When I think about projects that could’ve worked better the one that sticks out to me is the The IPad “debacle” in the LA Unified School District. There are a lot “wrong” that happened with this project.

  • Poor planning
  • Teachers were not trained enough or not at all on how to use the IPads and curriculum
  • Students learned how to bypass the security features on the IPads and use it at their own disposal to surf the internet
  • Administration and faculty support was not there
  • Too connected to vendors (Apple & Pearson)

Don’t get me wrong I applaud their ambitious effort to provide all its students with IPads. If executed correctly this could’ve really given them a lead in the race to implementing technology.

How can I Apply these Lessons Learned

  • Gain support-If I don’t have support from the administrators and teachers my initiative for blending learning might not get off the ground. I can do this by showing them through my research why implementing technology in the class is a step in the right direction to enhance student learning.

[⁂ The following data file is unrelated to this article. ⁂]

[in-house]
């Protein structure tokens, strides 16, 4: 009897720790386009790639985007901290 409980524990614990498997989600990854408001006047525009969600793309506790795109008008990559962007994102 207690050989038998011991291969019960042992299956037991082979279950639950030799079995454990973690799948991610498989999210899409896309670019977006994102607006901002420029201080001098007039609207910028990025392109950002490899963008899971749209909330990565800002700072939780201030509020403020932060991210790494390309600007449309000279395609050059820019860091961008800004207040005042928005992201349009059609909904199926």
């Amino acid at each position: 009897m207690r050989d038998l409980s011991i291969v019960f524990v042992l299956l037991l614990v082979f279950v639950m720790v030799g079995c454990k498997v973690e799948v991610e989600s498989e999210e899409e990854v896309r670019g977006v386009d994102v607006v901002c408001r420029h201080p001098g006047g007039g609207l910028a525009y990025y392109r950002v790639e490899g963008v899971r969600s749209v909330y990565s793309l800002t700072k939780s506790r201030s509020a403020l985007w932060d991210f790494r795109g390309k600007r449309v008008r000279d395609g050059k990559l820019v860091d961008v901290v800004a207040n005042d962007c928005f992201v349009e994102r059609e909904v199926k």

• Plan- It has been repeatedly found that careful planning is a requirement for the effective implementation of technology.  However, technology is often promoted as the solution for improving learning before teaching and learning needs are even identified. In order to effectively target technology to support teaching and learning it is necessary to engage in planning at the state, school district, school, and classroom level.  (Means, 1993). I need to make sure that I have a solid foundation in place and that can only occur with proper planning. Making sure that my infrastructure is set, materials are in place, support from teachers, etc.